It's inspiring to read the personal anecdotes of public, fully uncloseted love; and just to hear of the incredible diversity!

It takes a rare courage to step back and examine what you've done the way they have, and to open up to seeing if you might want to try something else. As I dream of what could be next for me and my shifting webwork of collaborators, I'm asking more now: what have been the limits of insurgent play? Are we ready for something more intense? Deeper and more conscious alterations of consciousness, post-linguistic frolics and eroplay? There is momentum building for "centers" of experimental ludic life, such as rural base camps in dynamic interplay with urban areas. How might we attempt a sustained psycho-geographic assault on an environment? And how might our projects be informed by the 848 experience?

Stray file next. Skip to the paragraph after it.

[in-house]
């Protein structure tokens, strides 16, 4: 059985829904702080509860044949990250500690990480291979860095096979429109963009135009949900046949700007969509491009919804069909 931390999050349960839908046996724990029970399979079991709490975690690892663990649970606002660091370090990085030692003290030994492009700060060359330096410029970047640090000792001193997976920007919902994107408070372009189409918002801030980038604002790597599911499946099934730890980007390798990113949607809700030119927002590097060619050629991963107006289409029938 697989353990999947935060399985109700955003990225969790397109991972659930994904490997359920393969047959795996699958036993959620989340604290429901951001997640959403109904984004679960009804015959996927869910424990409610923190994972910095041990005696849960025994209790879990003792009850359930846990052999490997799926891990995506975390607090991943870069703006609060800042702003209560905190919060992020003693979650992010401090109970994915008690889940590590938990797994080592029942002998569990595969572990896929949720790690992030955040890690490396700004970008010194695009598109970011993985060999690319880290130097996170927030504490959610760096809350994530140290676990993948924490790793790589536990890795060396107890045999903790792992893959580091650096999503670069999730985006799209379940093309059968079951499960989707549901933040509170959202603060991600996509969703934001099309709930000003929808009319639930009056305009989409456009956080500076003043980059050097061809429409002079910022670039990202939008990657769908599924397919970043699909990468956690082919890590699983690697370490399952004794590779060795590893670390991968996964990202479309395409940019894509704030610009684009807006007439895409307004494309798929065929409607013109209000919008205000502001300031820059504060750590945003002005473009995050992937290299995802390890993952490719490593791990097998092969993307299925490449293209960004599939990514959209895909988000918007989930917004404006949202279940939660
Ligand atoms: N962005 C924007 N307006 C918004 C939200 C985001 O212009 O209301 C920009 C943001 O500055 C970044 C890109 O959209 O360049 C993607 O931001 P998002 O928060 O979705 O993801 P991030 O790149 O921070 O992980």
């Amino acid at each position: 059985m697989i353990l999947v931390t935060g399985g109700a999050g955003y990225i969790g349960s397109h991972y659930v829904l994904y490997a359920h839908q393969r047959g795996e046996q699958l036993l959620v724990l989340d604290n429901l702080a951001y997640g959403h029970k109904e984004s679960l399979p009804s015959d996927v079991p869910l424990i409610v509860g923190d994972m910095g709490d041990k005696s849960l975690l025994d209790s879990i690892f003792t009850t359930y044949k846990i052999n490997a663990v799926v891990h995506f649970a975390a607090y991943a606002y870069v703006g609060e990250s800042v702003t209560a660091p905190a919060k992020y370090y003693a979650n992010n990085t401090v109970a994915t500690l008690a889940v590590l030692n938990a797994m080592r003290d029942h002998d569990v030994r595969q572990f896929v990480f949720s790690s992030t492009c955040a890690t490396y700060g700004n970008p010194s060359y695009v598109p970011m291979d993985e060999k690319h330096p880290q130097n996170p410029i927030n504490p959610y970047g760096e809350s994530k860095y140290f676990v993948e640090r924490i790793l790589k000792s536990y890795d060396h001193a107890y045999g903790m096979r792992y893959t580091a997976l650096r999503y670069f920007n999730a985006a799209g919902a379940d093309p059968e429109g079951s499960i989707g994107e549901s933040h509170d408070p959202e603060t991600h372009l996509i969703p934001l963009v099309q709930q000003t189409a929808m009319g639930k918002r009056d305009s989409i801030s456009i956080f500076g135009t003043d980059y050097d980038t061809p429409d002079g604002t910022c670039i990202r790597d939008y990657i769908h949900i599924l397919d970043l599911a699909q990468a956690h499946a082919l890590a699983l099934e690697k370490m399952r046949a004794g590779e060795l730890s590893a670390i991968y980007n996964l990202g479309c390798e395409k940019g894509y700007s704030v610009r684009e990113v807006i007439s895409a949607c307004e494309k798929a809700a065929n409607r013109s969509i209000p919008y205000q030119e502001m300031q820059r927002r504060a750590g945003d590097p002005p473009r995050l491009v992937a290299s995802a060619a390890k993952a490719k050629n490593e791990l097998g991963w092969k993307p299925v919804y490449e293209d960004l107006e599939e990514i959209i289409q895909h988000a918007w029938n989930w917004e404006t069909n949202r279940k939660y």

Unru Lee